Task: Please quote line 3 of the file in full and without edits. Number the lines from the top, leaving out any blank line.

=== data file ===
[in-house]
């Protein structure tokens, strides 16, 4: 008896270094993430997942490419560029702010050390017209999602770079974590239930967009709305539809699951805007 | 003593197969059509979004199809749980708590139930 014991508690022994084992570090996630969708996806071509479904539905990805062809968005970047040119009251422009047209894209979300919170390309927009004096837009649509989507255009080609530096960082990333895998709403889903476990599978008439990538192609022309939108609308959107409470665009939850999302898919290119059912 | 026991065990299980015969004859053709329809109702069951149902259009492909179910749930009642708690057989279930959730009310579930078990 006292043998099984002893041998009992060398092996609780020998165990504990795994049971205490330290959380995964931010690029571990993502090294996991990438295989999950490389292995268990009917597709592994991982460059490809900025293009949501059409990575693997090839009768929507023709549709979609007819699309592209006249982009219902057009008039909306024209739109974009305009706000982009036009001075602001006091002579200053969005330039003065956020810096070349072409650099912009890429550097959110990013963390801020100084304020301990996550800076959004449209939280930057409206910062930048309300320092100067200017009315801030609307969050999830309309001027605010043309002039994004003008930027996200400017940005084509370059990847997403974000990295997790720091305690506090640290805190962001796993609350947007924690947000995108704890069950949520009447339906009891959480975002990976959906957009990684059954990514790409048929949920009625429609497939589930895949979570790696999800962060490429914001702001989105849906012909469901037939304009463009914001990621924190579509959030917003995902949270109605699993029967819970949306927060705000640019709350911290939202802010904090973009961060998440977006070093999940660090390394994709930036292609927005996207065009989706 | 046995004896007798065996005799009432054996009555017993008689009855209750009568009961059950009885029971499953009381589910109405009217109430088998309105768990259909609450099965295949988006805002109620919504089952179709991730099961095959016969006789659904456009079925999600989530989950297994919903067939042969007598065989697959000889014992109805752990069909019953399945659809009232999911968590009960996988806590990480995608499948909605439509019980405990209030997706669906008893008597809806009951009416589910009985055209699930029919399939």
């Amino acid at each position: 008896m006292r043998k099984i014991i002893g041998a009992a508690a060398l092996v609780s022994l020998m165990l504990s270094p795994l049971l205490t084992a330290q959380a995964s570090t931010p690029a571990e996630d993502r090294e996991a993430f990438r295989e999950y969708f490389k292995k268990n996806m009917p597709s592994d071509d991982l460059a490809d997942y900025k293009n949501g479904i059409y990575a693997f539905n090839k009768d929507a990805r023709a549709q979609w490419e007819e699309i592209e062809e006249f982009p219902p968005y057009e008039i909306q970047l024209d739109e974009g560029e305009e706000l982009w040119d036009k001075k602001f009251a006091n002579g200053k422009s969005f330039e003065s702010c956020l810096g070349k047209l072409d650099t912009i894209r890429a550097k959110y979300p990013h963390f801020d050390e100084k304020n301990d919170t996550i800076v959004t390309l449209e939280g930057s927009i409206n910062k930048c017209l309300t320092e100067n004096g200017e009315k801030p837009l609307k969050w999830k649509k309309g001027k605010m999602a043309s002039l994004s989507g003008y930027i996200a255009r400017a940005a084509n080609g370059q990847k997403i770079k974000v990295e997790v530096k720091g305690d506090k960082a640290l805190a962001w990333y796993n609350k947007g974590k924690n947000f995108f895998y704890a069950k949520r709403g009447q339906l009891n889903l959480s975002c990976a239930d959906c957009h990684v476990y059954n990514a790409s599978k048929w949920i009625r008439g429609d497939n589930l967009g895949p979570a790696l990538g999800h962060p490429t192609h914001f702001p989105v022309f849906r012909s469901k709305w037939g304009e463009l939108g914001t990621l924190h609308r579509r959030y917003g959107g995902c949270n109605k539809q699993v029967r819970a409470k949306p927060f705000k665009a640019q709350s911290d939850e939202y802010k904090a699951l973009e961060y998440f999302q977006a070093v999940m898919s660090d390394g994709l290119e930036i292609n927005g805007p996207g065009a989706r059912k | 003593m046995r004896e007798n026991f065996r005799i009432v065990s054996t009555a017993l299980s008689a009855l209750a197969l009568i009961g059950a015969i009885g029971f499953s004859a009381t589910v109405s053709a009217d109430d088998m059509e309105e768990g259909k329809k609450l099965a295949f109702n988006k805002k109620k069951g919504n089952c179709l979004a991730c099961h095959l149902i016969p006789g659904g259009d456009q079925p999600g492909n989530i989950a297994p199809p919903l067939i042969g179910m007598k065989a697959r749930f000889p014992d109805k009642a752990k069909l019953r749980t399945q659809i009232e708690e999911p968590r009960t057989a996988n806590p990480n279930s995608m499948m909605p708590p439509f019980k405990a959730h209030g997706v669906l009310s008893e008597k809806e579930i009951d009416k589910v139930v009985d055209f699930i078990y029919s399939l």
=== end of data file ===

């Amino acid at each position: 008896m006292r043998k099984i014991i002893g041998a009992a508690a060398l092996v609780s022994l020998m165990l504990s270094p795994l049971l205490t084992a330290q959380a995964s570090t931010p690029a571990e996630d993502r090294e996991a993430f990438r295989e999950y969708f490389k292995k268990n996806m009917p597709s592994d071509d991982l460059a490809d997942y900025k293009n949501g479904i059409y990575a693997f539905n090839k009768d929507a990805r023709a549709q979609w490419e007819e699309i592209e062809e006249f982009p219902p968005y057009e008039i909306q970047l024209d739109e974009g560029e305009e706000l982009w040119d036009k001075k602001f009251a006091n002579g200053k422009s969005f330039e003065s702010c956020l810096g070349k047209l072409d650099t912009i894209r890429a550097k959110y979300p990013h963390f801020d050390e100084k304020n301990d919170t996550i800076v959004t390309l449209e939280g930057s927009i409206n910062k930048c017209l309300t320092e100067n004096g200017e009315k801030p837009l609307k969050w999830k649509k309309g001027k605010m999602a043309s002039l994004s989507g003008y930027i996200a255009r400017a940005a084509n080609g370059q990847k997403i770079k974000v990295e997790v530096k720091g305690d506090k960082a640290l805190a962001w990333y796993n609350k947007g974590k924690n947000f995108f895998y704890a069950k949520r709403g009447q339906l009891n889903l959480s975002c990976a239930d959906c957009h990684v476990y059954n990514a790409s599978k048929w949920i009625r008439g429609d497939n589930l967009g895949p979570a790696l990538g999800h962060p490429t192609h914001f702001p989105v022309f849906r012909s469901k709305w037939g304009e463009l939108g914001t990621l924190h609308r579509r959030y917003g959107g995902c949270n109605k539809q699993v029967r819970a409470k949306p927060f705000k665009a640019q709350s911290d939850e939202y802010k904090a699951l973009e961060y998440f999302q977006a070093v999940m898919s660090d390394g994709l290119e930036i292609n927005g805007p996207g065009a989706r059912k | 003593m046995r004896e007798n026991f065996r005799i009432v065990s054996t009555a017993l299980s008689a009855l209750a197969l009568i009961g059950a015969i009885g029971f499953s004859a009381t589910v109405s053709a009217d109430d088998m059509e309105e768990g259909k329809k609450l099965a295949f109702n988006k805002k109620k069951g919504n089952c179709l979004a991730c099961h095959l149902i016969p006789g659904g259009d456009q079925p999600g492909n989530i989950a297994p199809p919903l067939i042969g179910m007598k065989a697959r749930f000889p014992d109805k009642a752990k069909l019953r749980t399945q659809i009232e708690e999911p968590r009960t057989a996988n806590p990480n279930s995608m499948m909605p708590p439509f019980k405990a959730h209030g997706v669906l009310s008893e008597k809806e579930i009951d009416k589910v139930v009985d055209f699930i078990y029919s399939l």